Losing Hope

September 23, 2016

Even though I just posted a blog post on 5 Ways to Stay Motivated During a Running Injury, the truth is that I have really been struggling these past couple of weeks with the fact I haven’t been able to run.

I want nothing more than to be able to wake up in the quiet, early hours of the day, pull my running clothes on as everyone else in the house is still sleeping, and pound the pavement as the sun starts to rise.



I miss feeling fit and in shape.

I miss the quite time to clear my head.

I miss my heart pounding, my chest rising and falling, and feeling exhausted after a hard workout.

I miss feeling awake and alive after a workout.

I miss the runner’s high.

I miss lifting weights and feeling strong.

I miss the hobby that makes me who I am.

After nearly 3 months of nearly no running due to a bum hip flexor tendon, it is becoming harder and harder to ‘keep my chin up.’ I am losing hope that I will ever be able to run again. (Of course I know this isn’t true because I am bound and determined to get to the bottom of this.) I mostly feel like I missed out on 3 solid months of training and 3 months where I could have gained more fitness to help me reach my big, dream goal of a sub-3 hour marathon. I also know my time is limited if we want to have more kids.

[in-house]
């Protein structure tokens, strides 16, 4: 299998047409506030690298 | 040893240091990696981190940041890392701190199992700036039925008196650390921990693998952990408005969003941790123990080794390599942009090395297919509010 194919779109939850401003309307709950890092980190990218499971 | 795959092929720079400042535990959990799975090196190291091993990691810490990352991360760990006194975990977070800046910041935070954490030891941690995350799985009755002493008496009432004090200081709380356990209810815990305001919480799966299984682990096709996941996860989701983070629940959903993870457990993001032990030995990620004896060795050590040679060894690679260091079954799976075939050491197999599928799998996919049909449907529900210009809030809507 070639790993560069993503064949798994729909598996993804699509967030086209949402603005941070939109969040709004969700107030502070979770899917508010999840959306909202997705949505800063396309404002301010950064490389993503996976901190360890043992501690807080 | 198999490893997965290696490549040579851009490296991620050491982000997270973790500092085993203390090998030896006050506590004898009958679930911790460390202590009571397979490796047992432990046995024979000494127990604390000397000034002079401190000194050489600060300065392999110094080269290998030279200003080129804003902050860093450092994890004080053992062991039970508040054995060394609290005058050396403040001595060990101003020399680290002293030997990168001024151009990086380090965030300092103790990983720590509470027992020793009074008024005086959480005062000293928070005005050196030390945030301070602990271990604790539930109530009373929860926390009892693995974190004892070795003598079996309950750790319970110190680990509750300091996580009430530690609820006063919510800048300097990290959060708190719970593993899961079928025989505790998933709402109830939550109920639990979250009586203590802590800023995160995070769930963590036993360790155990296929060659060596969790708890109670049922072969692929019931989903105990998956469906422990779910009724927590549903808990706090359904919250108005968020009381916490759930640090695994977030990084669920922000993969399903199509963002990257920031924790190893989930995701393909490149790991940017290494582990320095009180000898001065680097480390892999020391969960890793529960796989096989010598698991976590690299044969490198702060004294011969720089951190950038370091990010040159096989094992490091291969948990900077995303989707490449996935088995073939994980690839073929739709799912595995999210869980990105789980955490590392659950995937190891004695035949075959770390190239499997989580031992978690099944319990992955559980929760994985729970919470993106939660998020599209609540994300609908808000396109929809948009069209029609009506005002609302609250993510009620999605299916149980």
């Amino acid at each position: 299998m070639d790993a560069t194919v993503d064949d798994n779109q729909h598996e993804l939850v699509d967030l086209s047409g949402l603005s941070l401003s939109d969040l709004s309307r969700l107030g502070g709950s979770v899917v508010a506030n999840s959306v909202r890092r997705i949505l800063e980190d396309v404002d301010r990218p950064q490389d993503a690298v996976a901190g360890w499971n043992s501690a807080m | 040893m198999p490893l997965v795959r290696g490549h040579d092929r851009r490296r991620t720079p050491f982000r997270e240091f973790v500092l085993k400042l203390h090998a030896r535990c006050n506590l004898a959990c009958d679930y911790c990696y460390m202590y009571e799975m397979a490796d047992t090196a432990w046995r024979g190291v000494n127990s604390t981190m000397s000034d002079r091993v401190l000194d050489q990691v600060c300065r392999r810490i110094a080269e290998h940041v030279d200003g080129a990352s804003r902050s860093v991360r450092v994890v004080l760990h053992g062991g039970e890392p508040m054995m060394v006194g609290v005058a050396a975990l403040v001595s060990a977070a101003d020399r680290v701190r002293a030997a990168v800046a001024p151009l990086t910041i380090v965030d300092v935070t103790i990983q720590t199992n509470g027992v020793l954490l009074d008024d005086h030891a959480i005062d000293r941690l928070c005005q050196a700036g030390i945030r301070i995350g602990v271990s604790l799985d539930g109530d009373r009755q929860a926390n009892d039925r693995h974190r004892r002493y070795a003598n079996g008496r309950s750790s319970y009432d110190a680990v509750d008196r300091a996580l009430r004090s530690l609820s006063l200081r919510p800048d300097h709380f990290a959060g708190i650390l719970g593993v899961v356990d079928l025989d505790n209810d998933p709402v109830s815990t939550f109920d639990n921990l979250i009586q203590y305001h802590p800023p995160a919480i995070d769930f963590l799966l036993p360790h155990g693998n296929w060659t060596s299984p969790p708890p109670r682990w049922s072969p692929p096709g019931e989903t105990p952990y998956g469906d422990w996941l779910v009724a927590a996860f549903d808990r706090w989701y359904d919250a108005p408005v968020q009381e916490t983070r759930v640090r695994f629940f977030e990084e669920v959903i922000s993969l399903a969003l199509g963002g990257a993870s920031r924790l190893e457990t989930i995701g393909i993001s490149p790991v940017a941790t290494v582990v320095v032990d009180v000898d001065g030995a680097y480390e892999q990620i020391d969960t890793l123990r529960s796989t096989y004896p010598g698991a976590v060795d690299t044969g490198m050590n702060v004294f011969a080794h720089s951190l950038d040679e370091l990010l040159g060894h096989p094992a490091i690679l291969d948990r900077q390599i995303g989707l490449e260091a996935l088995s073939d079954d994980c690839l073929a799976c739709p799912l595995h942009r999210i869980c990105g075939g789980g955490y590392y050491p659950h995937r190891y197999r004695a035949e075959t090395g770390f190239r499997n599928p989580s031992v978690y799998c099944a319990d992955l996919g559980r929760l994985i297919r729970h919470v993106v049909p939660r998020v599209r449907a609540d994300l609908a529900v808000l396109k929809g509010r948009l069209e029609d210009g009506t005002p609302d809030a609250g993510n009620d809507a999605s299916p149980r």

I’ve seen two physical therapists, two chiropractors, and a massage therapist. Most recently I’ve been seeing a chiropractor (who has done a lot more than your typical chiropractor), and he said that if my hip doesn’t improve soon with the work he’s done, then we’ll have to talk about getting a referral to a sports doctor for an MRI. Boo! This is not what I wanted to hear. He threw out two other options the hip injury could be: a hip labral tear or a sports hernia. Neither of us think it is a labral tear, but the sports hernia sounds slightly plausible after consulting Dr. Google.